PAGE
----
Cholesterol is a fat (lipid), which is produced by the liver and is crucial for the normal functioning of the body. But excess of it can cause various heart-related ailments. So, here’s a lowdown on cholesterol.
LDL or low density lipoproteins signify “bad” cholesterol while HDL or high density lipoproteins stand for good cholesterol.
Risk of heart disease will be lower if HDL accounts for more than 25 per cent of your total cholesterol.
Bad fats are saturated fats, found mainly in animal products such as red meat, butter, and full-fat cheese and trans-fat (fats that have been solidified by the process of hydrogenation) like ghee.
Monosaturated fats (is considered to be the healthiest type of general fat) are good and found in olive oil. Fish and other foods containing omega-3 fatty acids can also increase HDL levels.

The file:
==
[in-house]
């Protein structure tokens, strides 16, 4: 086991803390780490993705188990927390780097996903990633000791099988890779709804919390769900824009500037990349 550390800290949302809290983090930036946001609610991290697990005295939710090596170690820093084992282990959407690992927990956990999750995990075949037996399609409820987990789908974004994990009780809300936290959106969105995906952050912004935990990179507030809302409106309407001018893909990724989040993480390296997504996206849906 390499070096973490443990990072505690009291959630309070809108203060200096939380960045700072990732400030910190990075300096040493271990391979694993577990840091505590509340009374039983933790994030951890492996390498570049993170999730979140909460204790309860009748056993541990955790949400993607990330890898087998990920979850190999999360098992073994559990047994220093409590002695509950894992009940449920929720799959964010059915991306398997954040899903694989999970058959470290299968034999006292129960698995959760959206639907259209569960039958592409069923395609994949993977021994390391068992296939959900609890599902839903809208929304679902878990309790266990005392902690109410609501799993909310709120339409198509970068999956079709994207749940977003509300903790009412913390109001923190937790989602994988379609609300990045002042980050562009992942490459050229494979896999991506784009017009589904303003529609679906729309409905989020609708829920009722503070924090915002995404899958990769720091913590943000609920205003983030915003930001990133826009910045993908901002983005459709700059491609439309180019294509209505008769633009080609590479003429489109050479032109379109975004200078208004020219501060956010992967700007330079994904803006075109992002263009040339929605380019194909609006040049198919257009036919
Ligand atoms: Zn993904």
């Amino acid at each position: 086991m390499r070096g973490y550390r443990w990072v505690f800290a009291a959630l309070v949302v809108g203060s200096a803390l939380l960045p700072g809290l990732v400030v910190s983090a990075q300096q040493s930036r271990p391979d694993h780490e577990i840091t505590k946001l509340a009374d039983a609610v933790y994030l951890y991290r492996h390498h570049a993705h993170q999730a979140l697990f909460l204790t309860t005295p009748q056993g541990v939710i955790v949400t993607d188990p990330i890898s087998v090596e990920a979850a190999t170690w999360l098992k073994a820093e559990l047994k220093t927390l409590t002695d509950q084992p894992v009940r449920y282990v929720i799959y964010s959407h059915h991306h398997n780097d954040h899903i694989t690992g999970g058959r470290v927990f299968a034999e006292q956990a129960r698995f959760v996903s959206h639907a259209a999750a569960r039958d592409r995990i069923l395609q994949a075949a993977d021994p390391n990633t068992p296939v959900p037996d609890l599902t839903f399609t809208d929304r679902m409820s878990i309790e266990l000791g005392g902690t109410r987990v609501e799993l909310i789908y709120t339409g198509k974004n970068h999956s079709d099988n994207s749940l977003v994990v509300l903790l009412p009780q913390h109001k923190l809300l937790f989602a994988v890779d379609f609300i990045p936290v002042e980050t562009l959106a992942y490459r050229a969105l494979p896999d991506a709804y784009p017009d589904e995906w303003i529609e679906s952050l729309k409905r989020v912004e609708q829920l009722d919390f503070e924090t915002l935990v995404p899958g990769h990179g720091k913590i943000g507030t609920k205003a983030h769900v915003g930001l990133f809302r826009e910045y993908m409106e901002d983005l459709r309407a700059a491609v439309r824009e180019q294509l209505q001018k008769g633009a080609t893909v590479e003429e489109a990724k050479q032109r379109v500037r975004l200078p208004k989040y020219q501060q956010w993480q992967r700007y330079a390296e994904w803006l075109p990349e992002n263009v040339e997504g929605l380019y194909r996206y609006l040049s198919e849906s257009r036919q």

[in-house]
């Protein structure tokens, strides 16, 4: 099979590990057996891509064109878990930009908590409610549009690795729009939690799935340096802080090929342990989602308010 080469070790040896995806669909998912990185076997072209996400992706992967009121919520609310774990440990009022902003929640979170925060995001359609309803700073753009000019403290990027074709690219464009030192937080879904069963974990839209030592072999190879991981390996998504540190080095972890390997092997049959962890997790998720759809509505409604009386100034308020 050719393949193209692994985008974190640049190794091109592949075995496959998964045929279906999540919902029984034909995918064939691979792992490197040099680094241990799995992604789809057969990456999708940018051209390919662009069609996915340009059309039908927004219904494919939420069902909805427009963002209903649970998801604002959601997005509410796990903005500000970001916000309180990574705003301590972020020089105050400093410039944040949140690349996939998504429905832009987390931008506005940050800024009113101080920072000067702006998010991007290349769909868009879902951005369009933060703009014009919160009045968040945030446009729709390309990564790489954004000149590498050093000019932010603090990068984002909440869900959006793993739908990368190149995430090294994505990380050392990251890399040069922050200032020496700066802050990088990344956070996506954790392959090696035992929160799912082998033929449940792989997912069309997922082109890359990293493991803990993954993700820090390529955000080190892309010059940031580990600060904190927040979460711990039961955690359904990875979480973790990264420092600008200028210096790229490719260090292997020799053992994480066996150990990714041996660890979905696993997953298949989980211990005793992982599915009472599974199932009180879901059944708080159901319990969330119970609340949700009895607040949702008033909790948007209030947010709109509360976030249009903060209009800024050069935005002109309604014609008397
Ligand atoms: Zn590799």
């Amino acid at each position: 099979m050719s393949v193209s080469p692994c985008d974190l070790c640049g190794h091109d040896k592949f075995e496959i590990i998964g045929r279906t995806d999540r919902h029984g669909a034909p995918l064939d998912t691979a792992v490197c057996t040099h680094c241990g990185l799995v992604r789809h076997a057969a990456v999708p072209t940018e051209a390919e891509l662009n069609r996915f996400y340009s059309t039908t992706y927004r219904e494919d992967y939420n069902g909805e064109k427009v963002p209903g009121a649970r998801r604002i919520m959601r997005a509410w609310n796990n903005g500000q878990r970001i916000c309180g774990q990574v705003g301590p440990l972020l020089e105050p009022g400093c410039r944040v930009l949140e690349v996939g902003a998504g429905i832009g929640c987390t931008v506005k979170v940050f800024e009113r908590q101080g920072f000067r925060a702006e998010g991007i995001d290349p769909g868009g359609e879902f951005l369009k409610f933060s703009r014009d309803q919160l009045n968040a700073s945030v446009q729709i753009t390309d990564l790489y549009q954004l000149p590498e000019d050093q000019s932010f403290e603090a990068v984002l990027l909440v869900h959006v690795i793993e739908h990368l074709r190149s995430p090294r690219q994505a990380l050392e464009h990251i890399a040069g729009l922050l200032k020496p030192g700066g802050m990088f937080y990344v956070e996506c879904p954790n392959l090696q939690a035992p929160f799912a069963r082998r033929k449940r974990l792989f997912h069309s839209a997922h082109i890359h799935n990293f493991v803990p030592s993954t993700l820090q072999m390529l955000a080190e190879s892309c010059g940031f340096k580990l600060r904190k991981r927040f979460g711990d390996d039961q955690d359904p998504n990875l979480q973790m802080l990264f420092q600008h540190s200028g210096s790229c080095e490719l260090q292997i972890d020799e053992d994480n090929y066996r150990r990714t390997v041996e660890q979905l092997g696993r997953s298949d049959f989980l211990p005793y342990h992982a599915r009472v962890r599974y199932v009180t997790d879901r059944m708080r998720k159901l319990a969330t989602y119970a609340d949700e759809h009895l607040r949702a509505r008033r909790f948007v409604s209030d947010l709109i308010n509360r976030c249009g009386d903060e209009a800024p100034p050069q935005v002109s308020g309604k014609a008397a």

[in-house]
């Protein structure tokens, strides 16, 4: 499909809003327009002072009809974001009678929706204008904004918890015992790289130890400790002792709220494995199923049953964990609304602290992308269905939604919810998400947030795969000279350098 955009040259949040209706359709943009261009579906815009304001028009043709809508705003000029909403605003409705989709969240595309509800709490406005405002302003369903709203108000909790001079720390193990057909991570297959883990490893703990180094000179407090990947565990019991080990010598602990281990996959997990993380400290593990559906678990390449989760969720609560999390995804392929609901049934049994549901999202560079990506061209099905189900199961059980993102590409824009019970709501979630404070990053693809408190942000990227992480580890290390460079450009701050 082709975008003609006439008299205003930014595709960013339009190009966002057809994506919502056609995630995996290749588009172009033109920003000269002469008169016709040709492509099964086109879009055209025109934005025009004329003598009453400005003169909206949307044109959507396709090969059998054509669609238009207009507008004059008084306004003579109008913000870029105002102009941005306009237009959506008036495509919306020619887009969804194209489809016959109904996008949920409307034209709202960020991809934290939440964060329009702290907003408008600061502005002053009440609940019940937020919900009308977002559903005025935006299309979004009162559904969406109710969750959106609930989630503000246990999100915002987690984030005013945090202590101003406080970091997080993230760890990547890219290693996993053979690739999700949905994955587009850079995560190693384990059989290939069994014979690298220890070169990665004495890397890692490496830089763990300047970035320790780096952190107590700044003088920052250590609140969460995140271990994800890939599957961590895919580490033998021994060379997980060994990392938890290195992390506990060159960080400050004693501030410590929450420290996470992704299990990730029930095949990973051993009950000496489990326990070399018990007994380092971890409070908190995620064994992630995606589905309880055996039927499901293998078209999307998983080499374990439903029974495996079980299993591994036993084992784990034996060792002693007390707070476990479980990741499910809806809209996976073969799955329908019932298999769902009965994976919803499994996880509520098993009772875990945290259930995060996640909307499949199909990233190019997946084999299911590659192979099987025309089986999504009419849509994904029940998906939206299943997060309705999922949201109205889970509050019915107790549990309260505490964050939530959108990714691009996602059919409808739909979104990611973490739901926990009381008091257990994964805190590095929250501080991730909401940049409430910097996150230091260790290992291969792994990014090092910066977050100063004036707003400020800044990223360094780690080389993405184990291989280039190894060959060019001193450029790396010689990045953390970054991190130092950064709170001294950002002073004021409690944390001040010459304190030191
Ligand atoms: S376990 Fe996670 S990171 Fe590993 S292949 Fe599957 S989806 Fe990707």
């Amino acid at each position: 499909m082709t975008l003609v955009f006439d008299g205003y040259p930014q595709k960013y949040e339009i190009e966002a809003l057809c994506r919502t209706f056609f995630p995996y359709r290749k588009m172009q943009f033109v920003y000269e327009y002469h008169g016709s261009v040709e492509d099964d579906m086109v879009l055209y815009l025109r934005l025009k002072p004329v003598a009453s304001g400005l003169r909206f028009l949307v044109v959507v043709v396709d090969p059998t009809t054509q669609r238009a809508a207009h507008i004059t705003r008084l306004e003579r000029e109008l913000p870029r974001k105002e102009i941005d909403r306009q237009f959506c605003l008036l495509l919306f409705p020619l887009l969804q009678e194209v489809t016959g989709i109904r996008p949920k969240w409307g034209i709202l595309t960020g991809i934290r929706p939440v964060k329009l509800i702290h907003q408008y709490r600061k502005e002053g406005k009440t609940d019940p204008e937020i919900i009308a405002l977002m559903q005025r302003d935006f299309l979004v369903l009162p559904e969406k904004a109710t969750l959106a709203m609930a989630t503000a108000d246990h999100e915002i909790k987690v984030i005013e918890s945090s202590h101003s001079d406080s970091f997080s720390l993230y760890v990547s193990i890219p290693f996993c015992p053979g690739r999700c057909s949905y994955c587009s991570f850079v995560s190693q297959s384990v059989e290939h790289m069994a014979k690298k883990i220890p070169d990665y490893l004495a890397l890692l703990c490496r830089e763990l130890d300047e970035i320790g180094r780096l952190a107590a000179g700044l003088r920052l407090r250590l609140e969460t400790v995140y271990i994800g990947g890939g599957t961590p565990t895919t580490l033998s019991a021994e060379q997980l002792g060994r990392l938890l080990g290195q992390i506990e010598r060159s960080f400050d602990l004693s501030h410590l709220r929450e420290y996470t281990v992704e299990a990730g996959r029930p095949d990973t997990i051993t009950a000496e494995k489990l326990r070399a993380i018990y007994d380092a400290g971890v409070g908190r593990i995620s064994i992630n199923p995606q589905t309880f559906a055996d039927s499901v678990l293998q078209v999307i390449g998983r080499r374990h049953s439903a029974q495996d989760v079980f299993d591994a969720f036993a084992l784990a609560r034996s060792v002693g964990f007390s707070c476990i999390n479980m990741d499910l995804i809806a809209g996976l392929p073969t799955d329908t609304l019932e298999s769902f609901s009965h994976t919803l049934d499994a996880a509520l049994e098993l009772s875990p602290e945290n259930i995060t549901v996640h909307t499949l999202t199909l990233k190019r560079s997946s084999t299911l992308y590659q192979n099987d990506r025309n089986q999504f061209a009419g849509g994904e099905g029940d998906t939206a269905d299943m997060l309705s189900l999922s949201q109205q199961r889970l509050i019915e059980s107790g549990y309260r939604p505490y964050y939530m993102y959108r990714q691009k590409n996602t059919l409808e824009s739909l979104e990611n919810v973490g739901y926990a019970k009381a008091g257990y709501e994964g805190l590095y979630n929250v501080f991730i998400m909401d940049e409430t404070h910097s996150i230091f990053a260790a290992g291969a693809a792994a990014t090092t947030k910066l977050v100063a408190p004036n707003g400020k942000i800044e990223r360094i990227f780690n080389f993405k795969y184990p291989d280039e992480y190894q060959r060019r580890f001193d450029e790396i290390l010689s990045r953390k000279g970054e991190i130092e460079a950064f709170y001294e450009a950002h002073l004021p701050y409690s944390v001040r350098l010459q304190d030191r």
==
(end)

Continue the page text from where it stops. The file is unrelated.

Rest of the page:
HDL levels can be increased by doing aerobic exercises, quitting smoking, losing kilos, and taking a balanced diet.
If one is thin and young, you cannot have high cholesterol — this isn’t true as high cholesterol can be caused by genetic conditions like familial hyperlipidemia, too.
All cholesterol is bad for health — no, some cholesterol is needed for body functions.
Tips to lower cholesterol
Avoid eating white bread; opt for brown bread instead.
Switch to monounsaturated oils like almond, peanut, olive and canola oil.
Walnuts and almonds can reduce blood cholesterol. Rich in polyunsaturated fatty acids, walnuts help keep blood vessels healthy and elastic.
—Chetna Joshi bambroo
With inputs from Dr Anup Dhir, Apollo Hospitals